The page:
Microbial fuel cells (three in total) were created by using copper (Cu) electrodes in the anode and zinc (Zn) in the cathode as shown in the prototype of Figure 1, in the absence of a proton-exchange membrane. A 600 mL polymethylmethacrylate tube was used as an MFC chamber, to which a 5 cm hole was drilled at one end for the cathode to have contact with the environment (O2), the electrodes were 78.54 cm2 in the area; both electrodes were joined by an external resistor connected with copper wire (0.2 cm in diameter).

2.2. Collection and Preparation of Papaya Waste

Two kilos of decomposed papaya were collected from La Hermelinda Trujillo market, Perú, which were placed in sealed airtight bags and stored in a cooler. The wastes were placed in plastic trays to remove any remains of plastic, paper or other foreign material. This was followed by washing the samples with distilled water three times to eliminate dust, insects or other impurities. Samples were then left to dry in an oven (Labtron, LDO-B10) for 24 h at 30± °C. Lastly, papaya residues were placed in an extractor (Maqorito-400 rpm) to obtain 600 mL (150 mL for each CCM) of papaya waste juice.

2.3. Characterisation of Microbial Fuel Cells

The voltage and current values generated were monitored using a multimeter (Prasek Premium PR-85) for a period of 35 days with an external resistor of 1000 Ω. The current density (CD) and power density (PD) were calculated using Equations (1) and (2) (Rojas-Flores et al., 2020), where A (area) of the cathode has an approximate value of 78.5398 cm2. With external resistors (Rext.) of 0.3 (±0.1), 0.6 (±0.18), 1 (±0.3), 1.5 (±0.31), 3 (±0.6), 10 (±1.3), 20 (±6.5), 50 (±8.7), 60 (±8.2), 100 (±9.3), 120 (±9.8), 220 (±13), 240 (±15.6), 330 (±20.3), 390 (±24.5), 460 (±23.1), 531 (±26.8), 700 (±40.5), and 1000 (±50.6) Ω [16]. Changes in conductivity (conductivity meter CD-4301), pH (pH-meter 110Series Oakton) and degrees Brix (RHB-32 Brix refractometer) were also measured. Transmittance values were measured by FTIR (Thermo Scientific IS50) and resistance values of MFCs were measured using an energy sensor (Vernier- ±30 V & ±1000 mA).
P D = V c e l l 2 R e x t . A
C D = V c e l l R e x t . A

2.4. Isolation of Electrogenic Microorganisms in Anodic Chamber

The isolation of electrogenic microorganisms inside the anodic chamber was done by replicating the experimental method from Rojas et al., 2021 [17]. Whereas, molecular recognition was done by the Analysis and Investigation Center from “Biodes Laboratorios”. Deoxyribonucleic Acid (DNA) bacterial extraction was done from pure culture media by the Cetyl Trimethyl Ammonium Bromide (CTAB) [18] method. In addition, sequencing (Macrogen laboratory in the U.S) of specific polymerase chain reaction (PCR) products for the gen 16S ribosomal region of bacteria was done [19]. Sequencing analysis was done using bioinformatic software Molecular Evolutionary Genetics Analysis (MEGA) X. This was followed by the alignment and comparison with other sequences from the Basic Local Alignment Search Tool (BLAST) software, resulting in the identification percentage of the bacteria.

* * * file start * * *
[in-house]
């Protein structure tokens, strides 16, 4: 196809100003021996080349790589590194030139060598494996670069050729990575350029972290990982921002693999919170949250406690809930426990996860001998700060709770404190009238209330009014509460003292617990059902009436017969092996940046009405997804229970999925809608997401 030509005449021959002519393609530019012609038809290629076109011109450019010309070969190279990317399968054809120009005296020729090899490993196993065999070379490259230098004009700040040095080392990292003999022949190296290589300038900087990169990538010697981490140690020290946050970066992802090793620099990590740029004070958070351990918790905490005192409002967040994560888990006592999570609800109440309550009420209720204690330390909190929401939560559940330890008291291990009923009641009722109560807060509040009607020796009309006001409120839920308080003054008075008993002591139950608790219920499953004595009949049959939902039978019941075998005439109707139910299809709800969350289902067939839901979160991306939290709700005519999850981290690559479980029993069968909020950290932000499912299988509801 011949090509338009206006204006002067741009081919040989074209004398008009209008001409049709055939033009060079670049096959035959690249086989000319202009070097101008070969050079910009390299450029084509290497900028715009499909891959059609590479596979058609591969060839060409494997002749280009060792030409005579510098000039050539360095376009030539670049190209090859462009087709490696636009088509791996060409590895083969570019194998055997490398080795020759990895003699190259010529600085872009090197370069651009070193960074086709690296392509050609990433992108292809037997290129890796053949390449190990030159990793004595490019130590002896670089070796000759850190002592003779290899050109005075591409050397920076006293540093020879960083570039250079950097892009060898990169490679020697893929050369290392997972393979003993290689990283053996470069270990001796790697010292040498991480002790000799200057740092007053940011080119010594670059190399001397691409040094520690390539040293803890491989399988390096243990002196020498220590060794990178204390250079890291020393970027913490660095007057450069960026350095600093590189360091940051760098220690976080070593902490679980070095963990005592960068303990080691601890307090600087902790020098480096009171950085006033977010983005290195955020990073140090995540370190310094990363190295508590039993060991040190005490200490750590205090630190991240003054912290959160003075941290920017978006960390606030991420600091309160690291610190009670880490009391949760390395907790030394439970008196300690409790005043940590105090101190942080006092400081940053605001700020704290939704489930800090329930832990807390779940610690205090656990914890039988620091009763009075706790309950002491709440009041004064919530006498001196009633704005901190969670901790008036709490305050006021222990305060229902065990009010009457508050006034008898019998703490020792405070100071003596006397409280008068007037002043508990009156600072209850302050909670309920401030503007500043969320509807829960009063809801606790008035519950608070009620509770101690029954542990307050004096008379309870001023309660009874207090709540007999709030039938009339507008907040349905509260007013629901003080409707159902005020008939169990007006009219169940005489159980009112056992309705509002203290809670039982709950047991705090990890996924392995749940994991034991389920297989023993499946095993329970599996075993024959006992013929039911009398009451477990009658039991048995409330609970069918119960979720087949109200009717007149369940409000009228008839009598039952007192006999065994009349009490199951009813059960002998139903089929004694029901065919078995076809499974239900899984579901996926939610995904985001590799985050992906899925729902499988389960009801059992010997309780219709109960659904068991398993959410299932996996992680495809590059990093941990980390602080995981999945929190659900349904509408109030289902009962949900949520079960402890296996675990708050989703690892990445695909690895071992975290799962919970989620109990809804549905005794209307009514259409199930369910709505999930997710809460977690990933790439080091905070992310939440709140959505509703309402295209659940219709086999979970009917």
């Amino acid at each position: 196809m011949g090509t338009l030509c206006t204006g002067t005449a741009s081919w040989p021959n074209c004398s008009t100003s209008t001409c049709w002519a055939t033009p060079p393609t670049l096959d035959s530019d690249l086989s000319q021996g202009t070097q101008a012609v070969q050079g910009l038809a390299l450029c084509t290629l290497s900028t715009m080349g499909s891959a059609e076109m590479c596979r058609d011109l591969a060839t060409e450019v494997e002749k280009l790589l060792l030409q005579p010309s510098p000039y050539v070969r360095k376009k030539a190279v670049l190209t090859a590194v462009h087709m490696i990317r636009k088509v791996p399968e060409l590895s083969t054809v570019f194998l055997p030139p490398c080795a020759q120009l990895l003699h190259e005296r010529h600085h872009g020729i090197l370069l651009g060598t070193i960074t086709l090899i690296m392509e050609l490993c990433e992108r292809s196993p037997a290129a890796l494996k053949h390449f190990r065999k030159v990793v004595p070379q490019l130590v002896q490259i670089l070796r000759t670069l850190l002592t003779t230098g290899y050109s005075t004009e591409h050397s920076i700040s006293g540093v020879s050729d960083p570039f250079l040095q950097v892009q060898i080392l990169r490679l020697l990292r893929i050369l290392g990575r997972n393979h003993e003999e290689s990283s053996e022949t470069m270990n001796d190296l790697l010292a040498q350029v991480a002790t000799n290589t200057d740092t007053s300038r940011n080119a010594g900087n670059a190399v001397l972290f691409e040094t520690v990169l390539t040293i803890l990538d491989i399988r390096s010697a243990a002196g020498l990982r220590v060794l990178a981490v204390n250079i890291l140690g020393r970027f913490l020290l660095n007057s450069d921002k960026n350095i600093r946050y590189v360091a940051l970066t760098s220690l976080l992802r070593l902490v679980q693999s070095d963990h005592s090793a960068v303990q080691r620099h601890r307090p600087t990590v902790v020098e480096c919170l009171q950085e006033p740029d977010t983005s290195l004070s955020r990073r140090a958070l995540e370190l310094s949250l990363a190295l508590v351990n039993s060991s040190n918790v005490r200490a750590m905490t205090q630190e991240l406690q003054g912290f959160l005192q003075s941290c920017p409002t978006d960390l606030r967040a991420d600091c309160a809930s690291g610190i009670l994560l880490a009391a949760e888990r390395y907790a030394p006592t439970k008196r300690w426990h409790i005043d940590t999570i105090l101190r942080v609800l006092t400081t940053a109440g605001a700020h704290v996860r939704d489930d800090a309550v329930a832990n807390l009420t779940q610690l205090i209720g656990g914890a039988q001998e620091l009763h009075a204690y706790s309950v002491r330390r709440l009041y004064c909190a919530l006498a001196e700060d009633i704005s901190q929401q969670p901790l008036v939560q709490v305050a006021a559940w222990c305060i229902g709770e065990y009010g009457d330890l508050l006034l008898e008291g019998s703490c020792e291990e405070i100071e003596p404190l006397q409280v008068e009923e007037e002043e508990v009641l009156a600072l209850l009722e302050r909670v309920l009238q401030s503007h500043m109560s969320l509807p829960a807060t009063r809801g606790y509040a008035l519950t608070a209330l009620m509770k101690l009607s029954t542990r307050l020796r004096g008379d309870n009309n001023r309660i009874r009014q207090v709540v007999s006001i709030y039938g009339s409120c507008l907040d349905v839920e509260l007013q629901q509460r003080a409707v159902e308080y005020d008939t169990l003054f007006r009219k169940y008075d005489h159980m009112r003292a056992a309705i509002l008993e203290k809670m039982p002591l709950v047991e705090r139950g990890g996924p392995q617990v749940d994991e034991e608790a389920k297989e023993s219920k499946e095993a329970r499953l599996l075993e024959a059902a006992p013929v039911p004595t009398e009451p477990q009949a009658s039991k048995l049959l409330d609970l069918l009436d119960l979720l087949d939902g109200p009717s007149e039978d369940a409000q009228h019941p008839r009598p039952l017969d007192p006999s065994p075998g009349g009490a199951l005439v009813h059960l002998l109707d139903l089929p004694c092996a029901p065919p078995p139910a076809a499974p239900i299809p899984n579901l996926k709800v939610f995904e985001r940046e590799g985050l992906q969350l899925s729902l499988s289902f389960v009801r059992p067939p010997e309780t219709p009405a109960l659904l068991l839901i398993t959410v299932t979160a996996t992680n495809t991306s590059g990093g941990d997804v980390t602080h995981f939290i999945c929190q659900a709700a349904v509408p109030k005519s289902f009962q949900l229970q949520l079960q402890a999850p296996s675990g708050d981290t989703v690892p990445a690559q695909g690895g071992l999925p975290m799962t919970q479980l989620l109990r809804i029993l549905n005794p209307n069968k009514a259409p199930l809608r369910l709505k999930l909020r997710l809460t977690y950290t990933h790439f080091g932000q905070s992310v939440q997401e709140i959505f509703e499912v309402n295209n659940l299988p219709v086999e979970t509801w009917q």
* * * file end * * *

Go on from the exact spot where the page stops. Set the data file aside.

3. Results

Voltage values were increased from the first day (0.919 ± 0.002 V) until day 16 (1.029 ± 0.131 V), and, then, they decreased until the last day (0.736 ± 0.204 V) of monitoring, as it can be seen in Figure 2a. Increases and decreases in voltage values are due to the increase and depletion of nutrients in anodic behaviour [20]. The reduction in voltage values of MFCs is also because, as time passed, the organic matter content increased, depositing on the bottom of the chambers and, thus, the size of organic particles increased, which restricted the movement of protons in the substrate of the anode chamber [21]. When is because, when the organic load exceeds a specific concentration, the voltage decreases due to the increase in internal resistance [22]. This research shows better voltage values compared to other research; for example, Kondaveeti et al. (2019) used pineapple waste for power generation managing maximum voltage peaks of 275 mV in approximately 800 h (33 days) [23]. Similarly, Mbugua et al. (2020) used carbon and graphite electrodes in their cells with combined fruit and vegetable waste substrates, managing a maximum voltage peak of approximately 135 V on day 8 [24]. Likewise, Toding et al. (2018) used orange and banana waste in their MFCs, being the cell with banana substrate the one that managed to generate approximately 0.68 V on the first day. This one is much higher than in the cell with orange waste on the first day (0.46 V) [25]. Figure 2b shows the current values generated during the 35 days of monitoring, being the tenth day the maximum current peak (5.57 ± 0.45 mA); it decreased slowly until the last day (1.66 ± 0.61 mA). According to Yang et al. (2019), the electrons released in the process of the current generation are pulled by some cellular enzymes at some points during the redox process, and these enzymes were present in the biofilm of the anode electrode, which would generate changes in the values of current generated [26]. Likewise, the rapid coupling of microorganisms with Cu anode could have helped current values to increase rapidly, but, after some time, they began to decrease. This could be because copper is a harmful material for the microorganisms in charge of generating current [27]. Although the use of metallic electrodes is a good alternative due to the high electrical conductivity of this type of material, it should be coated with a biocompatible material, so that the electrode does not have adverse effects on the microorganisms responsible for generating electrical current [28,29].